Dramatically missing from this presentation is the answer to the question "why" collect all this stuff? How is she using it in the future? What is the overall value? She touches on writing the why for herself as she's taking notes, but I get the impression that she's not actively practicing what she preaches, and I suspect that many don't. This leaves me with the impression that she's collecting with no end goal, which for many may be fine.

      She's got a gaping hole in the processing section which likely needs a video unto itself and which would probably go a long way toward answer the "why" question above.

      In looking at her other videos, I see she's using the phrase "second brain" and words like productivity. There seems to be a high level of disconnect between those using "second brain" and the "why do this?" question other than the simple idea of "productivity" which seems to be a false trap that gets people into the mindset of being a collector for collections' sake.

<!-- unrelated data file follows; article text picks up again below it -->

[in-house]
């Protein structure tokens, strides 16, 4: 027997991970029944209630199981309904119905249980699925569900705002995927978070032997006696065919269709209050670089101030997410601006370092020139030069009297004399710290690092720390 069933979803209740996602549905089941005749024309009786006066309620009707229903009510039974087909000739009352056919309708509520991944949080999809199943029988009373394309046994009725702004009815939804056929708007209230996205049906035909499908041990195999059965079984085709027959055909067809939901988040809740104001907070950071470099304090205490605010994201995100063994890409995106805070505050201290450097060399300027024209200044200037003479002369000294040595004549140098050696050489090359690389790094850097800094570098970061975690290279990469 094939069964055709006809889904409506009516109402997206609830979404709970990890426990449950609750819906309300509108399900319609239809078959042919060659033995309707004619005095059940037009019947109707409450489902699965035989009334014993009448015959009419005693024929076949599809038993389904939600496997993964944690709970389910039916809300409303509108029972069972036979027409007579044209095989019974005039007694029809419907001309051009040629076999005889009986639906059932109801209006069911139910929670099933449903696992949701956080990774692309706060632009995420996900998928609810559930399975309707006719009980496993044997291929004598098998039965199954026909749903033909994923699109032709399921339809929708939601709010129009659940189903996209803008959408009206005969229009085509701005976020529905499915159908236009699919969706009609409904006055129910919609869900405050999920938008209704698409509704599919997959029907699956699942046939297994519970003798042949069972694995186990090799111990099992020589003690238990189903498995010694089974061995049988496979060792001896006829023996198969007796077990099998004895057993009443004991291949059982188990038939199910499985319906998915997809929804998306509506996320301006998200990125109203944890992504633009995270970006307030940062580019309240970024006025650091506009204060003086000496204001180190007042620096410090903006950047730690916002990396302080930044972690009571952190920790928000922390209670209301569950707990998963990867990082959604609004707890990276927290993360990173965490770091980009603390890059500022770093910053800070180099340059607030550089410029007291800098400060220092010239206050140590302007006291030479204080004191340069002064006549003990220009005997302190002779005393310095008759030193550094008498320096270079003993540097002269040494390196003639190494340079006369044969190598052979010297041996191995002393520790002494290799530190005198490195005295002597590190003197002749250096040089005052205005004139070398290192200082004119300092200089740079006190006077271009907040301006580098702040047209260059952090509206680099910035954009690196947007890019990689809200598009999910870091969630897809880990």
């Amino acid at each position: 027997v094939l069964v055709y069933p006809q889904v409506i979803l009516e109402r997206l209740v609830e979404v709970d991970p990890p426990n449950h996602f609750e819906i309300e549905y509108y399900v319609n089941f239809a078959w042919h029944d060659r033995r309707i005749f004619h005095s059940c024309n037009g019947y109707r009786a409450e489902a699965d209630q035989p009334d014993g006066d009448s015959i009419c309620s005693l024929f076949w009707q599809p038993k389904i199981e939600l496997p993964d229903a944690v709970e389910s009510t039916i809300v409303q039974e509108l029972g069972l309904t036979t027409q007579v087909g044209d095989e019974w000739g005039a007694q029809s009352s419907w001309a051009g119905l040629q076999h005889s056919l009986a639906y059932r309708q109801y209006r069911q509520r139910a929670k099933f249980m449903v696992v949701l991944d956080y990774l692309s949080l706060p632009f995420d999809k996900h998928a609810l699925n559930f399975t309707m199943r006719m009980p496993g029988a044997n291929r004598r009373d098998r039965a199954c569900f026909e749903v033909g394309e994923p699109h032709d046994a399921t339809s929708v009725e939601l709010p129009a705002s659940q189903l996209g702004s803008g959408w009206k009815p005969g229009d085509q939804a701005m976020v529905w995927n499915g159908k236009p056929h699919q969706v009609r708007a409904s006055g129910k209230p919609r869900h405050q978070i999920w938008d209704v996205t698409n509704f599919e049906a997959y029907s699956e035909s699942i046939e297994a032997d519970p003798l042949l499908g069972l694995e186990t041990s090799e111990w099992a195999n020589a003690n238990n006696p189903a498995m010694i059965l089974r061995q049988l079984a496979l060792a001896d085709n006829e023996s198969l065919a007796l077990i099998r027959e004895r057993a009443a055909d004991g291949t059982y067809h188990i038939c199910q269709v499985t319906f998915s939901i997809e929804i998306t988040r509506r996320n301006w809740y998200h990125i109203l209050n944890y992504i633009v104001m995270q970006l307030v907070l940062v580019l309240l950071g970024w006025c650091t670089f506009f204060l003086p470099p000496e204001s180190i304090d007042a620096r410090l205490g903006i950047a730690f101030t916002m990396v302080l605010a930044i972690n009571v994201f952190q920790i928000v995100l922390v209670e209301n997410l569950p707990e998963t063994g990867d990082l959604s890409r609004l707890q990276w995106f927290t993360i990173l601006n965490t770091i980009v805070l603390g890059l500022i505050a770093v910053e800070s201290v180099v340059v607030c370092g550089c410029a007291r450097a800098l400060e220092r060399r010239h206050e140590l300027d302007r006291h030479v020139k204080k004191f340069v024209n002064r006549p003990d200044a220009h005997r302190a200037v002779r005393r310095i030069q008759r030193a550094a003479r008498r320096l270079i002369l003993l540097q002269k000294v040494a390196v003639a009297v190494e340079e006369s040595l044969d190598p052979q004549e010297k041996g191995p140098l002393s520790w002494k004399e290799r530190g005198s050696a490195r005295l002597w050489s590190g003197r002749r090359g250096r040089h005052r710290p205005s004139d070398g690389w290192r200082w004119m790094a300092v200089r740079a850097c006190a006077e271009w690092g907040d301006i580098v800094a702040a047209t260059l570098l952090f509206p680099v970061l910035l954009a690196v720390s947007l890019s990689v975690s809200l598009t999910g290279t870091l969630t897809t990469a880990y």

Almost hilariously she's got videos with titles like: - "I'm a productivity guru and I hate it." - "Productivity YouTube is brainwashing you"


      She's titled the final portion of the video "Outro" which is actually displayed on the video UI. This might be useful for production purposes but should be changed or omitted for actual consumption.


      The title "How I Remember Everything I Read" is pure clickbait here. It's more aptly titled, "How I Take and Save Notes". Where's the how I use this after? or how I review over it all to actually remember it/memorize it? There's nothing here to support this end of things which is the promise given in the title.